In the same way as other Tiger species, the White Tiger is a carnivorous animal meaning that it only hunts and eats other animals in order to gain the nutrition that it needs. The White Tiger is an apex predator in its environment, hunting its prey by stalking it stealthily in the darkness of night. The White Tiger primarily hunts large, herbivorous animals including Deer, Wild Boar, Cattle and Goats that feed both in the jungle and on its outskirts. The White Tiger has a number of adaptations to help it to both catch and kill its prey, including being strong and powerful, incredibly fast, and having long and sharp claws and teeth.With growing Human settlements pushing the White Bengal Tiger into smaller and smaller pockets of its historical range, they are also commonly known to hunt and kill livestock, with entrances into villages also becoming increasingly common.
Predators and Threats
In its natural environment, the White Tiger has no predators due to the fact that it is such a big and powerful animal itself. They are however severely affected by people and have been for hundreds of years, as they have been both captured and hunted for their beauty, and have lost a significant chunk of their historical range to deforestation for both growing Human settlements and agriculture. With the loss in forest, there is also a decline in the White Tiger’s prey so populations are becoming increasingly harder to sustain. The fact that the few Bengal Tigers that remain in the wild are becoming more and more isolated means that there is less of a chance that White Tigers will be produced, and this coupled with the severe declines in population numbers could mean that White Tigers have disappeared from the wild forever.
Interesting Facts and Features
Oddly enough, the White Tiger is thought to have a slightly shorter life expectancy than the normal Bengal Tiger. Although there is no evidence of this in the wild, captive studies conclude that it is due to the White Tiger’s mutated genes and to the inbreeding that is required to continue breeding the White Tiger in captivity. One of the biggest reasons for White Tiger’s becoming rarer and rarer in the wild is the fact that they were often captured by the rich, who kept them as an incredibly exotic pet. The White Tiger is one of the most versatile and adaptable predators in the Asian jungle as they are not only incredibly quick and agile at running, but they are also very capable swimmers, allowing them to breech natural boundaries such as rivers and wetland.
Relationship with Humans
Since they were first brought into captivity, White Tigers have been interbred by Humans in a business that is morally questionable and purely profit based. Since then, this already rare animal is thought to have disappeared completely as there have been no confirmed White Tiger reports since the mid 1900s. Although it is simply a question of two gene carrying individuals mating, the fact that people have hunted them and taken over much of their natural habitat, means that the chances of this happening are not very high. There is an issue however, with increasing instances of Bengal Tigers actually entering Human settlements which causes problems between the Tiger and the villagers. Due to the fact that Tigers are becoming increasingly more vulnerable animals, it is illegal to shoot them and so they often return to the same village night after night.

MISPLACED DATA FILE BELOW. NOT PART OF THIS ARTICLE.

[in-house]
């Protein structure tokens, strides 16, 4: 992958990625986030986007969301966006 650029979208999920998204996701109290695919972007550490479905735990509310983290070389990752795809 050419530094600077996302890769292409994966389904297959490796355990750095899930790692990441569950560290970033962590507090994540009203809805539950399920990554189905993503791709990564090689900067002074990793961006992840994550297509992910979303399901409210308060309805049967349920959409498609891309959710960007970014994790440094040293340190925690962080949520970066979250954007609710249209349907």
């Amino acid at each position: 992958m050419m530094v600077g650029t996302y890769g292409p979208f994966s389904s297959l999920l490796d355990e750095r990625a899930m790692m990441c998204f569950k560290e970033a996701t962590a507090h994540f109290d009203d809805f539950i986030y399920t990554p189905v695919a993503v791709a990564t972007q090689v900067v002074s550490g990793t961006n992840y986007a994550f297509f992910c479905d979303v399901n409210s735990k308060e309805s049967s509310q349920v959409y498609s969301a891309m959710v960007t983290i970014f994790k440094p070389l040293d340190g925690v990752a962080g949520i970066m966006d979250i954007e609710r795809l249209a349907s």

Conservation Status and Life Today
The White Tiger is a Bengal Tiger which is a species listed by the IUCN as Endangered and therefore severely threatened in its surrounding environment. Estimates of around 100,000 Tigers found in the jungles and mangrove swamps of Asia were made at the beginning of the 1900s, but today there are thought to be less than 8,000 Tigers in the wild, with around 2,000 of these being Bengal Tigers. There are no White Tiger individuals known to be found outside of captivity.
Read more about the population of white tigers.View all 100 animals that start with W
White Tiger FAQs (Frequently Asked Questions)
Are White Tigers herbivores, carnivores, or omnivores?
White Tigers are Carnivores, meaning they eat other animals.
What Kingdom do White Tigers belong to?
White Tigers belong to the Kingdom Animalia.
What class do White Tigers belong to?
White Tigers belong to the class Mammalia.
What phylum to White Tigers belong to?
White Tigers belong to the phylum Chordata.
What family do White Tigers belong to?
White Tigers belong to the family Felidae.
What order do White Tigers belong to?
White Tigers belong to the order Carnivora.
What type of covering do White Tigers have?
White Tigers are covered in Fur.
What genus do White Tigers belong to?
White Tigers belong to the genus Panthera.
Where do White Tigers live?
White Tigers live on the Indian subcontinent.
In what type of habitat do White Tigers live?
White Tigers live in dense jungles and mangrove swamps.
What are some predators of White Tigers?
Predators of White Tigers include humans.
How many babies do White Tigers have?
The average number of babies a White Tiger has is 3.
What is an interesting fact about White Tigers?
No White Tigers have been seen in the wild for 50 years!
What is the scientific name for the White Tiger?
The scientific name for the White Tiger is Panthera tigris tigris.
What is the lifespan of a White Tiger?
White Tigers can live for 10 to 20 years.
What is a baby White Tiger called?
A baby White Tiger is called a cub.
How many species of White Tiger are there?
There is 1 species of White Tiger.
What is the biggest threat to the White Tiger?
The biggest threat to the White Tiger is habitat loss.
What is another name for the White Tiger?
The White Tiger is also called the white Bengal tiger.
How fast is a White Tiger?
A White Tiger can travel at speeds of up to 60 miles per hour.
How to say White Tiger in ...
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- David Burnie, Dorling Kindersley (2011) Animal, The Definitive Visual Guide To The World's Wildlife
- Tom Jackson, Lorenz Books (2007) The World Encyclopedia Of Animals
- David Burnie, Kingfisher (2011) The Kingfisher Animal Encyclopedia
- Richard Mackay, University of California Press (2009) The Atlas Of Endangered Species
- David Burnie, Dorling Kindersley (2008) Illustrated Encyclopedia Of Animals
- Dorling Kindersley (2006) Dorling Kindersley Encyclopedia Of Animals
- David W. Macdonald, Oxford University Press (2010) The Encyclopedia Of Mammals
- About Bengal Tigers, Available here: http://www.imponline.com/FactsAndTips/Wild-Life-and-Nature/Bengal-tiger.aspx
- White Tiger Information, Available here: http://www.tigerhomes.org/cam/white_tiger.cfm
- About White Tigers, Available here: http://www.indiantiger.org/white-tigers/white-tiger-information.html